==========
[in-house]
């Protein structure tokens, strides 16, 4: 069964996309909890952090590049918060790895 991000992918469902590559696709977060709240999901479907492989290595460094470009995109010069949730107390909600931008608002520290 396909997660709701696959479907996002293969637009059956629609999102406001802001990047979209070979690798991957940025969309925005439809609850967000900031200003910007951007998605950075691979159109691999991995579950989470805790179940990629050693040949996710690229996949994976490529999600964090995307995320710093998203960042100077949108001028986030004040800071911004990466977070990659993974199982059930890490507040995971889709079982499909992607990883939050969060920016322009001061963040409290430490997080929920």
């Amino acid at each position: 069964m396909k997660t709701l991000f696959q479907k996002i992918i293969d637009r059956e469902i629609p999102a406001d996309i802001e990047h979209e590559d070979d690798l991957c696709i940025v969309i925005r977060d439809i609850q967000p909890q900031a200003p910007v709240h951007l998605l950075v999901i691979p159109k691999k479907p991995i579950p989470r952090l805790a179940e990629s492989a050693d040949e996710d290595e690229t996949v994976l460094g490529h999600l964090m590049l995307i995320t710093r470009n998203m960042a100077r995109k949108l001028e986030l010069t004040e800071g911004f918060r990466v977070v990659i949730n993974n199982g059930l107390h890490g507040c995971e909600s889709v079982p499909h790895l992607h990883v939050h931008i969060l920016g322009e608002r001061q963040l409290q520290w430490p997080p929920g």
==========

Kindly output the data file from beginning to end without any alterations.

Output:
[in-house]
């Protein structure tokens, strides 16, 4: 069964996309909890952090590049918060790895 991000992918469902590559696709977060709240999901479907492989290595460094470009995109010069949730107390909600931008608002520290 396909997660709701696959479907996002293969637009059956629609999102406001802001990047979209070979690798991957940025969309925005439809609850967000900031200003910007951007998605950075691979159109691999991995579950989470805790179940990629050693040949996710690229996949994976490529999600964090995307995320710093998203960042100077949108001028986030004040800071911004990466977070990659993974199982059930890490507040995971889709079982499909992607990883939050969060920016322009001061963040409290430490997080929920």
């Amino acid at each position: 069964m396909k997660t709701l991000f696959q479907k996002i992918i293969d637009r059956e469902i629609p999102a406001d996309i802001e990047h979209e590559d070979d690798l991957c696709i940025v969309i925005r977060d439809i609850q967000p909890q900031a200003p910007v709240h951007l998605l950075v999901i691979p159109k691999k479907p991995i579950p989470r952090l805790a179940e990629s492989a050693d040949e996710d290595e690229t996949v994976l460094g490529h999600l964090m590049l995307i995320t710093r470009n998203m960042a100077r995109k949108l001028e986030l010069t004040e800071g911004f918060r990466v977070v990659i949730n993974n199982g059930l107390h890490g507040c995971e909600s889709v079982p499909h790895l992607h990883v939050h931008i969060l920016g322009e608002r001061q963040l409290q520290w430490p997080p929920g």